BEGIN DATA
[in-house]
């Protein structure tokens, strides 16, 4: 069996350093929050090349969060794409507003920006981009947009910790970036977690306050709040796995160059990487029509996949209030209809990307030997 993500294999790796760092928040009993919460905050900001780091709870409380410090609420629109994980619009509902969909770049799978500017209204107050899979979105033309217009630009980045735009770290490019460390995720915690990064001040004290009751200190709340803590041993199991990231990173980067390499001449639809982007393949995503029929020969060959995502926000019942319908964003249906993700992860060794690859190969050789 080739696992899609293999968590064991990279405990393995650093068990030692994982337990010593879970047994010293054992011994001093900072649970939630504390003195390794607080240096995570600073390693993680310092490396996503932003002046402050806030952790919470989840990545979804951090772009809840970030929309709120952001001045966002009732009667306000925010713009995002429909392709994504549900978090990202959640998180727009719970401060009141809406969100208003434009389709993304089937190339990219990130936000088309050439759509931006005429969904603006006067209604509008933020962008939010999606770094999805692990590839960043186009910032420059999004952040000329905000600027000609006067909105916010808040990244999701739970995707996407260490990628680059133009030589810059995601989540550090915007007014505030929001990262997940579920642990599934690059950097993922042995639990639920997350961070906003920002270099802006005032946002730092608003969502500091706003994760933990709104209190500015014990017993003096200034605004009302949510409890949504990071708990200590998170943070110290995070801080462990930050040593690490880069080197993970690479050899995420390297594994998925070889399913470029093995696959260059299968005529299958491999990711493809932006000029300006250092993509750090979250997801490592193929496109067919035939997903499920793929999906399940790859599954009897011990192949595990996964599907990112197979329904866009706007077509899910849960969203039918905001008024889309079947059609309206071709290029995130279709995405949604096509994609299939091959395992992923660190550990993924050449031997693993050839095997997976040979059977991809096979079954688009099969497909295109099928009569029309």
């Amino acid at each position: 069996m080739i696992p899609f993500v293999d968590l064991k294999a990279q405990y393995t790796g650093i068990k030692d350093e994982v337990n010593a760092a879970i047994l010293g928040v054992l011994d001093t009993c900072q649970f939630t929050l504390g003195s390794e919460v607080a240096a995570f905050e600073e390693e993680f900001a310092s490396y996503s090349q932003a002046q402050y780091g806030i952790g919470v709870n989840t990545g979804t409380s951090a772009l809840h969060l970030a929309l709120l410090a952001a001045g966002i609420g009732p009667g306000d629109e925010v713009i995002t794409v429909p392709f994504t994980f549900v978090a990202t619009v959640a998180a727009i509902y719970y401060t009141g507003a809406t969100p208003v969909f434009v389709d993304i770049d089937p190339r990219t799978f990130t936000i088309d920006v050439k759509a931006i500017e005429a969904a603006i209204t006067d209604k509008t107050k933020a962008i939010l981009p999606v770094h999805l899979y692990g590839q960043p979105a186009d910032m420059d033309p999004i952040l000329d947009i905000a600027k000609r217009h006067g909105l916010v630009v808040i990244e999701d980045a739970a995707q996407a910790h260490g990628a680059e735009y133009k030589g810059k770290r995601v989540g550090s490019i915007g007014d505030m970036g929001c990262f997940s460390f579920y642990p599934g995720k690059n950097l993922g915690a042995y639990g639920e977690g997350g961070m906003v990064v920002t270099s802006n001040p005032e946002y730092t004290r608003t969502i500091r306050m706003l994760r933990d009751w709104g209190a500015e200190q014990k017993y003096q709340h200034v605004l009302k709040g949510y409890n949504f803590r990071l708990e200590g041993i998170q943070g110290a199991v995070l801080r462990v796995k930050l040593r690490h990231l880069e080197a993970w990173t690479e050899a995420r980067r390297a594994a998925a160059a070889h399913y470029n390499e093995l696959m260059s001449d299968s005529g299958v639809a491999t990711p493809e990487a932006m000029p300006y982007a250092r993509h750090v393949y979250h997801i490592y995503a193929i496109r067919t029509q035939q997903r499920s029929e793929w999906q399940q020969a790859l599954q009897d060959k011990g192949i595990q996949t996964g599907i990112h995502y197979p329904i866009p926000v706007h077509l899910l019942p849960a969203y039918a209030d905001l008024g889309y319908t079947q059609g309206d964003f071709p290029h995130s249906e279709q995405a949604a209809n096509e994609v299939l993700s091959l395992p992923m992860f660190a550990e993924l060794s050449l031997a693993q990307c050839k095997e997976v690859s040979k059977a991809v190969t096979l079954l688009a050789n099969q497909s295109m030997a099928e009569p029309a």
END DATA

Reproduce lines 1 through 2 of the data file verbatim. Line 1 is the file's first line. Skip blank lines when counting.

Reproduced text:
[in-house]
């Protein structure tokens, strides 16, 4: 069996350093929050090349969060794409507003920006981009947009910790970036977690306050709040796995160059990487029509996949209030209809990307030997 993500294999790796760092928040009993919460905050900001780091709870409380410090609420629109994980619009509902969909770049799978500017209204107050899979979105033309217009630009980045735009770290490019460390995720915690990064001040004290009751200190709340803590041993199991990231990173980067390499001449639809982007393949995503029929020969060959995502926000019942319908964003249906993700992860060794690859190969050789 080739696992899609293999968590064991990279405990393995650093068990030692994982337990010593879970047994010293054992011994001093900072649970939630504390003195390794607080240096995570600073390693993680310092490396996503932003002046402050806030952790919470989840990545979804951090772009809840970030929309709120952001001045966002009732009667306000925010713009995002429909392709994504549900978090990202959640998180727009719970401060009141809406969100208003434009389709993304089937190339990219990130936000088309050439759509931006005429969904603006006067209604509008933020962008939010999606770094999805692990590839960043186009910032420059999004952040000329905000600027000609006067909105916010808040990244999701739970995707996407260490990628680059133009030589810059995601989540550090915007007014505030929001990262997940579920642990599934690059950097993922042995639990639920997350961070906003920002270099802006005032946002730092608003969502500091706003994760933990709104209190500015014990017993003096200034605004009302949510409890949504990071708990200590998170943070110290995070801080462990930050040593690490880069080197993970690479050899995420390297594994998925070889399913470029093995696959260059299968005529299958491999990711493809932006000029300006250092993509750090979250997801490592193929496109067919035939997903499920793929999906399940790859599954009897011990192949595990996964599907990112197979329904866009706007077509899910849960969203039918905001008024889309079947059609309206071709290029995130279709995405949604096509994609299939091959395992992923660190550990993924050449031997693993050839095997997976040979059977991809096979079954688009099969497909295109099928009569029309």